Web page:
The space consists of two classrooms, which also serve as event spaces for bridal showers or business meetings. That aspect is actually the main economic driver of Rochester Brainery, and it’s taken a hit since the coronavirus pandemic.
But it’s really the spirit of the classes that represent Rochester Brainery best.
“We really wanted to be a place where friends could go, where you could go on a date, where people, you could just learn from each other,” Raymo says. “Where if you were new to town, you could come and meet new friends, if you were all interested in macramé, there’s something you all had in common.”
Or making jewelry, or decorating Halloween cookies, or learning comedy improv, or listening to a talk on “Cultural Appreciation or Cultural Appropriation?”
Social alternatives for people looking to add to their personal toolkit, or to expand their brain.
“We try and have classes on anything and everything,” Raymo says.
As we drift toward winter, calcified adults can look forward to more than just skiing and setting things on fire in the backyard. Lectures on Rochester architecture, calligraphy and plantings called Kokedama, the Japanese word for “moss ball.”
Food is a big draw. Macaroons, Japanese dumplings. Friday’s class is “Plant-Based Food Basics.” It’s taught by Ali -- just one name, Ali -- who owns Spirit and Abundance, which defines itself as “a company that seeks to help people connect and cultivate joy, mindfulness, and gratitude in a plant-based kitchen.”
There’s also an orientation toward family activities.
“We do a lot of cooking classes on Friday nights,” Raymo says. “So it’s something fun that, if a family isn’t comfortable going out right now on a Friday night and doing something, you can cook together at home and be entertained and cook something together and enjoy the meal after.”
October is Raymo’s favorite month, and Rochester Brainery concludes it with a collaboration with the nearby restaurant Lento. It’s a three-course pumpkin dinner, and comes with a pumpkin and tools for a carving contest.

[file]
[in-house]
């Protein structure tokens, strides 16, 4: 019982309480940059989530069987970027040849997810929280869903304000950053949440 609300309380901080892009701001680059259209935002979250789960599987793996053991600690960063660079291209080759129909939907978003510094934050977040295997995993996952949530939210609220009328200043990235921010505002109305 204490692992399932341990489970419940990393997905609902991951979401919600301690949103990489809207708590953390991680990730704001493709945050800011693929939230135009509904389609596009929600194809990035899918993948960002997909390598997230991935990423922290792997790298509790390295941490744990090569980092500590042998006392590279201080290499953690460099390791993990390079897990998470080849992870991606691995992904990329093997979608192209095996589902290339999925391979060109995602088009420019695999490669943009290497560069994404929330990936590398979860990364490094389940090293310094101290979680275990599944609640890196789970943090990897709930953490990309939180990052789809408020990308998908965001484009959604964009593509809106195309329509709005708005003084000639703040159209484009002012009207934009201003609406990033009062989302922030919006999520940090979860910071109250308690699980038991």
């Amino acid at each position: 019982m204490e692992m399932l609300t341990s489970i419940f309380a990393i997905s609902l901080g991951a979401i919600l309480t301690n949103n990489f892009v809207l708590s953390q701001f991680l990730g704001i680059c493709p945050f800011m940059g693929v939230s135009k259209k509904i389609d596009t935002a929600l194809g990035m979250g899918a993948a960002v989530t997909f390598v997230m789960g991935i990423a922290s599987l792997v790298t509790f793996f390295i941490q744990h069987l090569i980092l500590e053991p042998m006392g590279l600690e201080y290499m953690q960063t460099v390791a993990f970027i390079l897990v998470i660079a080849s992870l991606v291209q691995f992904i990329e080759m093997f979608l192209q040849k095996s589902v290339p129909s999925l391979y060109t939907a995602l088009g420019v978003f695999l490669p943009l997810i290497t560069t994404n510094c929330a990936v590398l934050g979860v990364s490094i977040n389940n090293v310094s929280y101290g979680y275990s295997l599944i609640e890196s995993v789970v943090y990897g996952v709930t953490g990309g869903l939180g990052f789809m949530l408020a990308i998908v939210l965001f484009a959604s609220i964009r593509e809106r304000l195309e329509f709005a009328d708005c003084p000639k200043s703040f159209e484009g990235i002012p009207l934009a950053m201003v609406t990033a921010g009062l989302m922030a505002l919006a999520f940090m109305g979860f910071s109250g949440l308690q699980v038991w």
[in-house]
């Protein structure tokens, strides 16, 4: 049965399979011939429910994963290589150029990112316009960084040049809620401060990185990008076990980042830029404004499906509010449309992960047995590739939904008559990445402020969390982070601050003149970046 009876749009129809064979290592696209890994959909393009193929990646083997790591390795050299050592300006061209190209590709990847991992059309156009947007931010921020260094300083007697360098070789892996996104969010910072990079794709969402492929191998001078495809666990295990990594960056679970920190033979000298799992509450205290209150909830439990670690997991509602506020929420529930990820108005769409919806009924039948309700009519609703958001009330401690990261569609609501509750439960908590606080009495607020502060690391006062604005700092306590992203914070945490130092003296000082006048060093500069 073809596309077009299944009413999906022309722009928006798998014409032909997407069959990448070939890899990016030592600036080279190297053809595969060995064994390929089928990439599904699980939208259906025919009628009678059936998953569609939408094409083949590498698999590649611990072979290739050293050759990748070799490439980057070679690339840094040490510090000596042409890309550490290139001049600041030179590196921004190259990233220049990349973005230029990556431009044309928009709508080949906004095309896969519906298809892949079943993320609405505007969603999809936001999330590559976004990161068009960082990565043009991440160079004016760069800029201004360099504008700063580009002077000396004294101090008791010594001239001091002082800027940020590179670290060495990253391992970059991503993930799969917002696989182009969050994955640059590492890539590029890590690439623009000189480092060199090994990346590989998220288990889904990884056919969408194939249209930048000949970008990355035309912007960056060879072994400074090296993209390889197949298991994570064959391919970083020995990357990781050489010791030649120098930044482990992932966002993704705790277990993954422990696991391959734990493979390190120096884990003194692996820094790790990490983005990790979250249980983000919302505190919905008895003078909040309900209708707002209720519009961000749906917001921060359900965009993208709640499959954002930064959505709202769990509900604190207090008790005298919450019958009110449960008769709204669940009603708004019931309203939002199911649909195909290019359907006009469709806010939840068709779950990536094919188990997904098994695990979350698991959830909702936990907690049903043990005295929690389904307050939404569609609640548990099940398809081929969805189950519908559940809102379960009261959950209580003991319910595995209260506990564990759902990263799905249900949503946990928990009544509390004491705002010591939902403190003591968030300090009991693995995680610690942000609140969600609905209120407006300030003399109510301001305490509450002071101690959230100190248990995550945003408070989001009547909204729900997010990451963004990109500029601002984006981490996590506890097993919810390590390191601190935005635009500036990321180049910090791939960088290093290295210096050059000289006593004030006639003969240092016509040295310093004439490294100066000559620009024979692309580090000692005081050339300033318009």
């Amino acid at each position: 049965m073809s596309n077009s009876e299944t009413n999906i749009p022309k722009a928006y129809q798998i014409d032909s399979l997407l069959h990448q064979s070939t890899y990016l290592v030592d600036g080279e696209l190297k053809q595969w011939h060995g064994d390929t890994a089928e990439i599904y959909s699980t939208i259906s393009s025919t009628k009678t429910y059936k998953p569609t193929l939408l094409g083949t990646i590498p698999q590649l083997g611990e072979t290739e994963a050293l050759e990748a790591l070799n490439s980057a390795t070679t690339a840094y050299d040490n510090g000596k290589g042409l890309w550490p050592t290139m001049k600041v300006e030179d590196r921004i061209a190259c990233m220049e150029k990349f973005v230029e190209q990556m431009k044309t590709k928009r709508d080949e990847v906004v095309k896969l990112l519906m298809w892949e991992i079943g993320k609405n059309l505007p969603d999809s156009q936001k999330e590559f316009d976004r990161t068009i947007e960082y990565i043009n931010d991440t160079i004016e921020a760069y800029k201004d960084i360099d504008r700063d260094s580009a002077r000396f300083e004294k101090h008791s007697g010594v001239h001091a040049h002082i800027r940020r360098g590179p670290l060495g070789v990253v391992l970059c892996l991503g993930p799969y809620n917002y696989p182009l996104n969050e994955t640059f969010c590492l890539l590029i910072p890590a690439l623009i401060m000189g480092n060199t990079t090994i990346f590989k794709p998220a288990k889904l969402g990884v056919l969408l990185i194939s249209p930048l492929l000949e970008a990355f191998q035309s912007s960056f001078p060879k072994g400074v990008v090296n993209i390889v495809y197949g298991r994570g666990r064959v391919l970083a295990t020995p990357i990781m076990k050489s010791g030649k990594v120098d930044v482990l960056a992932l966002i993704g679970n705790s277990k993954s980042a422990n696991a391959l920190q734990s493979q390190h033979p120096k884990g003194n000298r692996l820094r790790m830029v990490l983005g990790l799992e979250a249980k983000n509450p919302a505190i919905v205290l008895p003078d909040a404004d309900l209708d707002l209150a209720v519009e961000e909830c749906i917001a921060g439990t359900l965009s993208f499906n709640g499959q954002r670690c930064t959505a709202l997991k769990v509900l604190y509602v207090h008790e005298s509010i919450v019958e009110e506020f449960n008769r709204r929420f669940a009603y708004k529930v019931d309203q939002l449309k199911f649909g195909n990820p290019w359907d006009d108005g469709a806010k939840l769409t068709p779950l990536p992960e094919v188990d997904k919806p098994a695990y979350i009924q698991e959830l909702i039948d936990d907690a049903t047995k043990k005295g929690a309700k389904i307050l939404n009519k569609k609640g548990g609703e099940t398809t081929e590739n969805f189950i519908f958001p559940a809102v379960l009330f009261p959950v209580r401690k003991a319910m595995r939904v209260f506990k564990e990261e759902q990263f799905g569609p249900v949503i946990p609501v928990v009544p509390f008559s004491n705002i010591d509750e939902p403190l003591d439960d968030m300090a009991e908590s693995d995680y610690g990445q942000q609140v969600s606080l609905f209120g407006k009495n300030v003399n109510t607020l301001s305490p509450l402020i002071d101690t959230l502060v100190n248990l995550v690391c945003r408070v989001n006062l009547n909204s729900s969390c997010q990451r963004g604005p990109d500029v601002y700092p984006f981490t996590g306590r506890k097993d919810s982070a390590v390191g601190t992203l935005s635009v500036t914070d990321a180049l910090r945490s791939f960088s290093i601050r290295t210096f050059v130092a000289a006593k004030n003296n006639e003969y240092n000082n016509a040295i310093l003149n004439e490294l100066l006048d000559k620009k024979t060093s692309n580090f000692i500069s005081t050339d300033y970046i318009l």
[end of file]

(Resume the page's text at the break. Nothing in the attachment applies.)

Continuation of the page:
Before the coronavirus pandemic, Rochester Brainery was averaging between 70 and 80 classes per month. Now there are a few lingering outdoor classes; the “Geology Field Trip: The Genesee River Gorge and Lower Falls” is sold out.
But for the most part, Rochester Brainery had since moved on to a virtual format. The community classroom and event space reached what Raymo calls an “awkward crossroads,” where its in-person mission and the reality of the coronavirus pandemic meet.
“But I’m very excited for one day we can get together again regularly,” she said, “and see each other in person.”
Fortunately, that day has arrived. As of the morning of Oct. 14, the Chamber of Commerce has informed the Brainery that it is now permitted to host indoor activities again under the higher education guidelines stipulated in NAICS code 1611610.
We’re all getting a little tired of staring at computer screens, Raymo admits.
“One of the reasons why the Brainery was founded was because I did not want to do things online,” Raymo says. “I wanted to be out together with people in person, and meet each other in person, interact together, and meet new people. And that just isn’t the same online.”
Jeff Spevak is WXXI’s Arts & Life editor and reporter. He can be reached at email@example.com.